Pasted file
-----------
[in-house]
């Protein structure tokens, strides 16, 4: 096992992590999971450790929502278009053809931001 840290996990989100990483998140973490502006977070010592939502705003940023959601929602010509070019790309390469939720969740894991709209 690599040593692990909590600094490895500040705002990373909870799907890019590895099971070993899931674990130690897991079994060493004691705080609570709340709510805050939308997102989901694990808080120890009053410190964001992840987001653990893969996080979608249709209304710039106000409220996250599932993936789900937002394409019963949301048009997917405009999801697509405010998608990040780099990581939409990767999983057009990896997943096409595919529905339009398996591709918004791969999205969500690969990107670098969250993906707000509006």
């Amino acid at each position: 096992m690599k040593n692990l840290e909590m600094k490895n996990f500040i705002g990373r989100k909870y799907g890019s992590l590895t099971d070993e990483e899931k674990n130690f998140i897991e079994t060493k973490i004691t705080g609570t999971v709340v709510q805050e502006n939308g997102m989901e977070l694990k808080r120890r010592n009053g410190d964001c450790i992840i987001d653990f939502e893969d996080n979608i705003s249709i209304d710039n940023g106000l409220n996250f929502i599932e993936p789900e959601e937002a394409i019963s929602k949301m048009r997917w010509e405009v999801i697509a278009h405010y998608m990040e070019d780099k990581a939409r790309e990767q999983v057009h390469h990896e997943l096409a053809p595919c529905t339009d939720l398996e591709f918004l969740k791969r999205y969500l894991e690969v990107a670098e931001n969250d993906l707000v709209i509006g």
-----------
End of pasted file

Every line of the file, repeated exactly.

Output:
[in-house]
């Protein structure tokens, strides 16, 4: 096992992590999971450790929502278009053809931001 840290996990989100990483998140973490502006977070010592939502705003940023959601929602010509070019790309390469939720969740894991709209 690599040593692990909590600094490895500040705002990373909870799907890019590895099971070993899931674990130690897991079994060493004691705080609570709340709510805050939308997102989901694990808080120890009053410190964001992840987001653990893969996080979608249709209304710039106000409220996250599932993936789900937002394409019963949301048009997917405009999801697509405010998608990040780099990581939409990767999983057009990896997943096409595919529905339009398996591709918004791969999205969500690969990107670098969250993906707000509006």
């Amino acid at each position: 096992m690599k040593n692990l840290e909590m600094k490895n996990f500040i705002g990373r989100k909870y799907g890019s992590l590895t099971d070993e990483e899931k674990n130690f998140i897991e079994t060493k973490i004691t705080g609570t999971v709340v709510q805050e502006n939308g997102m989901e977070l694990k808080r120890r010592n009053g410190d964001c450790i992840i987001d653990f939502e893969d996080n979608i705003s249709i209304d710039n940023g106000l409220n996250f929502i599932e993936p789900e959601e937002a394409i019963s929602k949301m048009r997917w010509e405009v999801i697509a278009h405010y998608m990040e070019d780099k990581a939409r790309e990767q999983v057009h390469h990896e997943l096409a053809p595919c529905t339009d939720l398996e591709f918004l969740k791969r999205y969500l894991e690969v990107a670098e931001n969250d993906l707000v709209i509006g």